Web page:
Retailers are embracing big data, yet there is limited connection between these innovative ideas and the real time experience in each store. Despite clear changes in behaviour and attitudes, the retailer is still second guessing the customer’s expectations. Matthew Napleton, Marketing Director at Zizo. Explains why retailers need to get real-time data onto the shop floor and into the hands of the decision makers that can make a real difference to both bottom line profitability and customer experience.
Retailers are embracing every aspect of technology innovation in the drive to engage customers in a fast changing environment – from harnessing big data to improve the price/product/placement effectiveness to new in-store experiences that leverage social media. Yet there is limited connection between these innovative ideas and the real time experience in each store.
Instead, from the introduction of iPads to the creation of planograms, retail strategy is implemented from head office, in advance: despite clear changes in behaviour and attitudes, the retailer is still second guessing the customer’s expectations.
Retailers need to get real-time data onto the shop floor and into the hands of the decision makers that can make a real difference to both bottom line profitability and customer experience. As Matthew Napleton, Marketing Director, Zizo confirms, the ability to provide online, actionable analytics via mobile devices into the actual retail environment is transformational.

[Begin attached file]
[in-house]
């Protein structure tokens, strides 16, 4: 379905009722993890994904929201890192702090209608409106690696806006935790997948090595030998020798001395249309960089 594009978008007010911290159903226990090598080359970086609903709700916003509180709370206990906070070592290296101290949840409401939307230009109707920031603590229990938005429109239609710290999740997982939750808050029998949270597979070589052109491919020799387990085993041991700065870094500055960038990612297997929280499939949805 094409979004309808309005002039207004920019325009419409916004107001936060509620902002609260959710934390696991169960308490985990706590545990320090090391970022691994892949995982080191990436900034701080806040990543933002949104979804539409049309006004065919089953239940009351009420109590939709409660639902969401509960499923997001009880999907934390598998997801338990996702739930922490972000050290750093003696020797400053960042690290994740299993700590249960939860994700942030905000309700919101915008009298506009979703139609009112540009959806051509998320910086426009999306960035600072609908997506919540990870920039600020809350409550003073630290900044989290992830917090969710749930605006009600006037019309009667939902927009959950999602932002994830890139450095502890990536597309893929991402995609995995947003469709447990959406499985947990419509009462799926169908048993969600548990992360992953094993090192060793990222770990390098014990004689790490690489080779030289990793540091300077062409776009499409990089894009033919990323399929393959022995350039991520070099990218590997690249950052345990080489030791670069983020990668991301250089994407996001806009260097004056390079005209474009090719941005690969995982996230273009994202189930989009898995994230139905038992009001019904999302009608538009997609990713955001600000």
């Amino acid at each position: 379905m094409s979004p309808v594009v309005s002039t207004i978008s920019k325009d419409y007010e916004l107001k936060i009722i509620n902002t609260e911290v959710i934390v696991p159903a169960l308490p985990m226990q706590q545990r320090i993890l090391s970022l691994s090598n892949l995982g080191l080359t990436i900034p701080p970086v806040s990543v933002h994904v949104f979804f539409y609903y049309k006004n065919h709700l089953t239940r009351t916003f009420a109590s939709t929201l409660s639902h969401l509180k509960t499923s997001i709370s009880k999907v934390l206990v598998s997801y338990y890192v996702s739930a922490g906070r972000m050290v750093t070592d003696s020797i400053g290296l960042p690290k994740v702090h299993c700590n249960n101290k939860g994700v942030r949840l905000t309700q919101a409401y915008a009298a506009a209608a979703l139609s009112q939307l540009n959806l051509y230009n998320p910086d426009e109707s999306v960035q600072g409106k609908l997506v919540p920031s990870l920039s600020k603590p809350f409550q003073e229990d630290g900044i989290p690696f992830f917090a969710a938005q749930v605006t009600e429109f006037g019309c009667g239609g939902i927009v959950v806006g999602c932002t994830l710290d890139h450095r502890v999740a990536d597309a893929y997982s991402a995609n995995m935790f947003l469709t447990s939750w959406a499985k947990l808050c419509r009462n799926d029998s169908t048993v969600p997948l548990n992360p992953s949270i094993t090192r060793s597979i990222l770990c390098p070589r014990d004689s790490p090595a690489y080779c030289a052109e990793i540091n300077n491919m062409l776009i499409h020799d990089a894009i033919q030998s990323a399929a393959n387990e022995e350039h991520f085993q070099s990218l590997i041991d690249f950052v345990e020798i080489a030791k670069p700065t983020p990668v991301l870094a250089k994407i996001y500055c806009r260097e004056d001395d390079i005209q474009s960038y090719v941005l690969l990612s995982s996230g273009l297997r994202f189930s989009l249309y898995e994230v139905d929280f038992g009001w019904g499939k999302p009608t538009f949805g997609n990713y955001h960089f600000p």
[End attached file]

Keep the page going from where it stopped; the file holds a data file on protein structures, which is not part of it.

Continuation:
When it comes to innovation, retailers are leading way. From stock-free stores to the use of iPads to allow customers to gain validation regarding product choices from Facebook reviews and Tweets, the focus is on creating a unique retail experience. But with consumer behaviour changing faster than at any time in the history of retail, are these innovations simply tinkering at the edge of the customer experience?
The problem with all of these ideas is that they are created at head office and implemented ubiquitously across the retail estate. There is no local input and no way for managers on the shop floor to change activity based on actual customer behaviour in real time. So while customers are offered the chance to check stock via an iPad in store, managers are still wandering around with stacks of paper, Excel spreadsheets and planograms based on information created at head office the day before, or perhaps several days ago.